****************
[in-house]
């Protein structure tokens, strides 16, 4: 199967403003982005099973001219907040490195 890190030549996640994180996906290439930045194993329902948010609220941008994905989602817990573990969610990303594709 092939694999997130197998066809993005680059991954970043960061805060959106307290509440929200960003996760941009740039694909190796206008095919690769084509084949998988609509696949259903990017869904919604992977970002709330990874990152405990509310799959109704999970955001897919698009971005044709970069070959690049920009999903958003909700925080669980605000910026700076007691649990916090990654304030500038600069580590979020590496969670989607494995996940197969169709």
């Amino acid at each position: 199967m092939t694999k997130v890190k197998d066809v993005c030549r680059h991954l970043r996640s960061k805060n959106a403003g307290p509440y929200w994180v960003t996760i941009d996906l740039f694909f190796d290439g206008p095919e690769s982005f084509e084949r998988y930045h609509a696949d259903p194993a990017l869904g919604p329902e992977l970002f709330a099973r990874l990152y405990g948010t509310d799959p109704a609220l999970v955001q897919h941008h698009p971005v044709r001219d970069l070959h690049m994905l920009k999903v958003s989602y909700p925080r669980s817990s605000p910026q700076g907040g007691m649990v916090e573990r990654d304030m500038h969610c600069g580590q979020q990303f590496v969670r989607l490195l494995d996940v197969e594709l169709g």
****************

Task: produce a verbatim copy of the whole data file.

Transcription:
[in-house]
């Protein structure tokens, strides 16, 4: 199967403003982005099973001219907040490195 890190030549996640994180996906290439930045194993329902948010609220941008994905989602817990573990969610990303594709 092939694999997130197998066809993005680059991954970043960061805060959106307290509440929200960003996760941009740039694909190796206008095919690769084509084949998988609509696949259903990017869904919604992977970002709330990874990152405990509310799959109704999970955001897919698009971005044709970069070959690049920009999903958003909700925080669980605000910026700076007691649990916090990654304030500038600069580590979020590496969670989607494995996940197969169709």
């Amino acid at each position: 199967m092939t694999k997130v890190k197998d066809v993005c030549r680059h991954l970043r996640s960061k805060n959106a403003g307290p509440y929200w994180v960003t996760i941009d996906l740039f694909f190796d290439g206008p095919e690769s982005f084509e084949r998988y930045h609509a696949d259903p194993a990017l869904g919604p329902e992977l970002f709330a099973r990874l990152y405990g948010t509310d799959p109704a609220l999970v955001q897919h941008h698009p971005v044709r001219d970069l070959h690049m994905l920009k999903v958003s989602y909700p925080r669980s817990s605000p910026q700076g907040g007691m649990v916090e573990r990654d304030m500038h969610c600069g580590q979020q990303f590496v969670r989607l490195l494995d996940v197969e594709l169709g």